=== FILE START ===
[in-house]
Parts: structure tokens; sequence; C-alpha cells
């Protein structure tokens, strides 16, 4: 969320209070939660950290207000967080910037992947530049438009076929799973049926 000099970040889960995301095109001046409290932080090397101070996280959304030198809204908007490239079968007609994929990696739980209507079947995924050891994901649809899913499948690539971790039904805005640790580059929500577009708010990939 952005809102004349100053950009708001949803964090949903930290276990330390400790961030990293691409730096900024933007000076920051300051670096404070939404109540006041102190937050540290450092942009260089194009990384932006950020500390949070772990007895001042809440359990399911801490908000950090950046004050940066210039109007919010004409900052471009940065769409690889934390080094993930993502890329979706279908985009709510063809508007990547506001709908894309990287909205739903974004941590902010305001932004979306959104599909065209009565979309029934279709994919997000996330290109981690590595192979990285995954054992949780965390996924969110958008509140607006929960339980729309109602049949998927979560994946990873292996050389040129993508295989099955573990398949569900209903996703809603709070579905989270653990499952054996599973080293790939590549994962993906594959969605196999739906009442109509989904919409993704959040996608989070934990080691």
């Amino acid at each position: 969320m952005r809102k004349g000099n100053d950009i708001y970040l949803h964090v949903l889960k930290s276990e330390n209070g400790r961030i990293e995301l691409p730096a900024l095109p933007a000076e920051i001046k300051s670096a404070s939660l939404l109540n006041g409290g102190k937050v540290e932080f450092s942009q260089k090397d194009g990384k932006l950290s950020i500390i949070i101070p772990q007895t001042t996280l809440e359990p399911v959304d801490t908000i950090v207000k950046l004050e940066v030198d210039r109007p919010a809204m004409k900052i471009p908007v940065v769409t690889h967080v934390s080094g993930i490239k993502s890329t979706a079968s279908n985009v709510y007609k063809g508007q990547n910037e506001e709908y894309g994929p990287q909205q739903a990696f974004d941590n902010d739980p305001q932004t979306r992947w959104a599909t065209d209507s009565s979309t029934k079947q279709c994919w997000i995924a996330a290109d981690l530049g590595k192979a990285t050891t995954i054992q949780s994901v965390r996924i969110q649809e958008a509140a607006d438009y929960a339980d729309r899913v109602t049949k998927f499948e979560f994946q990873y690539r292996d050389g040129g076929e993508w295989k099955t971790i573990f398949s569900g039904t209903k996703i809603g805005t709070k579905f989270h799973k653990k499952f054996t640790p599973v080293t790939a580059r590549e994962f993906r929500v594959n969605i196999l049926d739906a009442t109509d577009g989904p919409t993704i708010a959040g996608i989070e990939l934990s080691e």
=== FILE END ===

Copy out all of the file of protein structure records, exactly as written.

[in-house]
Parts: structure tokens; sequence; C-alpha cells
């Protein structure tokens, strides 16, 4: 969320209070939660950290207000967080910037992947530049438009076929799973049926 000099970040889960995301095109001046409290932080090397101070996280959304030198809204908007490239079968007609994929990696739980209507079947995924050891994901649809899913499948690539971790039904805005640790580059929500577009708010990939 952005809102004349100053950009708001949803964090949903930290276990330390400790961030990293691409730096900024933007000076920051300051670096404070939404109540006041102190937050540290450092942009260089194009990384932006950020500390949070772990007895001042809440359990399911801490908000950090950046004050940066210039109007919010004409900052471009940065769409690889934390080094993930993502890329979706279908985009709510063809508007990547506001709908894309990287909205739903974004941590902010305001932004979306959104599909065209009565979309029934279709994919997000996330290109981690590595192979990285995954054992949780965390996924969110958008509140607006929960339980729309109602049949998927979560994946990873292996050389040129993508295989099955573990398949569900209903996703809603709070579905989270653990499952054996599973080293790939590549994962993906594959969605196999739906009442109509989904919409993704959040996608989070934990080691």
């Amino acid at each position: 969320m952005r809102k004349g000099n100053d950009i708001y970040l949803h964090v949903l889960k930290s276990e330390n209070g400790r961030i990293e995301l691409p730096a900024l095109p933007a000076e920051i001046k300051s670096a404070s939660l939404l109540n006041g409290g102190k937050v540290e932080f450092s942009q260089k090397d194009g990384k932006l950290s950020i500390i949070i101070p772990q007895t001042t996280l809440e359990p399911v959304d801490t908000i950090v207000k950046l004050e940066v030198d210039r109007p919010a809204m004409k900052i471009p908007v940065v769409t690889h967080v934390s080094g993930i490239k993502s890329t979706a079968s279908n985009v709510y007609k063809g508007q990547n910037e506001e709908y894309g994929p990287q909205q739903a990696f974004d941590n902010d739980p305001q932004t979306r992947w959104a599909t065209d209507s009565s979309t029934k079947q279709c994919w997000i995924a996330a290109d981690l530049g590595k192979a990285t050891t995954i054992q949780s994901v965390r996924i969110q649809e958008a509140a607006d438009y929960a339980d729309r899913v109602t049949k998927f499948e979560f994946q990873y690539r292996d050389g040129g076929e993508w295989k099955t971790i573990f398949s569900g039904t209903k996703i809603g805005t709070k579905f989270h799973k653990k499952f054996t640790p599973v080293t790939a580059r590549e994962f993906r929500v594959n969605i196999l049926d739906a009442t109509d577009g989904p919409t993704i708010a959040g996608i989070e990939l934990s080691e």